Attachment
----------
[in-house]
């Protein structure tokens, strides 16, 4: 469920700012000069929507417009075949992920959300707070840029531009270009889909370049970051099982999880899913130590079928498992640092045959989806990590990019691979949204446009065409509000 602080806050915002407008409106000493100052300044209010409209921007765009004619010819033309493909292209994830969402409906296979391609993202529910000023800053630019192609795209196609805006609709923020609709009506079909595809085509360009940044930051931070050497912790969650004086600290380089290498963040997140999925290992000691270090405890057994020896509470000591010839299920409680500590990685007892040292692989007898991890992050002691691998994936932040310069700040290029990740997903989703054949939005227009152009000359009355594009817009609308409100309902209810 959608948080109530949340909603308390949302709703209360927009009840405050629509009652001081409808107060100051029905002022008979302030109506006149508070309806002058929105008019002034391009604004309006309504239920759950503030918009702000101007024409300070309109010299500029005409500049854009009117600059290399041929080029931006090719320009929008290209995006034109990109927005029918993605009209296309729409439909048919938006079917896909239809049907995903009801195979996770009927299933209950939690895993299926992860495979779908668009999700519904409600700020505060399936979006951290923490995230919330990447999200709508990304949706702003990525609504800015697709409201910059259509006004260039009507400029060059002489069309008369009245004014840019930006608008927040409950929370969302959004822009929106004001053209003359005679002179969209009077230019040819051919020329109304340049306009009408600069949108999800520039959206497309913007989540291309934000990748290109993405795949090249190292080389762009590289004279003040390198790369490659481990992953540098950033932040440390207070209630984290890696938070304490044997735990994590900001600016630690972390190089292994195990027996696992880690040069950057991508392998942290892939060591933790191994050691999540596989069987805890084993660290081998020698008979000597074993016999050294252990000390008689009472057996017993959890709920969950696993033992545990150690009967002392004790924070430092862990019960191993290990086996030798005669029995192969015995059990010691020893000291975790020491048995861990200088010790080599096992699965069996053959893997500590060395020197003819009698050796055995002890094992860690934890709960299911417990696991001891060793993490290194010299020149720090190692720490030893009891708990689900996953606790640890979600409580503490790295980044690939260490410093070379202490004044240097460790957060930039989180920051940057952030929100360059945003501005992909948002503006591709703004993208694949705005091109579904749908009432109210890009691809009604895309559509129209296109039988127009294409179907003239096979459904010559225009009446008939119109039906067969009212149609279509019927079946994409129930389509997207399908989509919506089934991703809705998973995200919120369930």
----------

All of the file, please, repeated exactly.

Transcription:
[in-house]
């Protein structure tokens, strides 16, 4: 469920700012000069929507417009075949992920959300707070840029531009270009889909370049970051099982999880899913130590079928498992640092045959989806990590990019691979949204446009065409509000 602080806050915002407008409106000493100052300044209010409209921007765009004619010819033309493909292209994830969402409906296979391609993202529910000023800053630019192609795209196609805006609709923020609709009506079909595809085509360009940044930051931070050497912790969650004086600290380089290498963040997140999925290992000691270090405890057994020896509470000591010839299920409680500590990685007892040292692989007898991890992050002691691998994936932040310069700040290029990740997903989703054949939005227009152009000359009355594009817009609308409100309902209810 959608948080109530949340909603308390949302709703209360927009009840405050629509009652001081409808107060100051029905002022008979302030109506006149508070309806002058929105008019002034391009604004309006309504239920759950503030918009702000101007024409300070309109010299500029005409500049854009009117600059290399041929080029931006090719320009929008290209995006034109990109927005029918993605009209296309729409439909048919938006079917896909239809049907995903009801195979996770009927299933209950939690895993299926992860495979779908668009999700519904409600700020505060399936979006951290923490995230919330990447999200709508990304949706702003990525609504800015697709409201910059259509006004260039009507400029060059002489069309008369009245004014840019930006608008927040409950929370969302959004822009929106004001053209003359005679002179969209009077230019040819051919020329109304340049306009009408600069949108999800520039959206497309913007989540291309934000990748290109993405795949090249190292080389762009590289004279003040390198790369490659481990992953540098950033932040440390207070209630984290890696938070304490044997735990994590900001600016630690972390190089292994195990027996696992880690040069950057991508392998942290892939060591933790191994050691999540596989069987805890084993660290081998020698008979000597074993016999050294252990000390008689009472057996017993959890709920969950696993033992545990150690009967002392004790924070430092862990019960191993290990086996030798005669029995192969015995059990010691020893000291975790020491048995861990200088010790080599096992699965069996053959893997500590060395020197003819009698050796055995002890094992860690934890709960299911417990696991001891060793993490290194010299020149720090190692720490030893009891708990689900996953606790640890979600409580503490790295980044690939260490410093070379202490004044240097460790957060930039989180920051940057952030929100360059945003501005992909948002503006591709703004993208694949705005091109579904749908009432109210890009691809009604895309559509129209296109039988127009294409179907003239096979459904010559225009009446008939119109039906067969009212149609279509019927079946994409129930389509997207399908989509919506089934991703809705998973995200919120369930």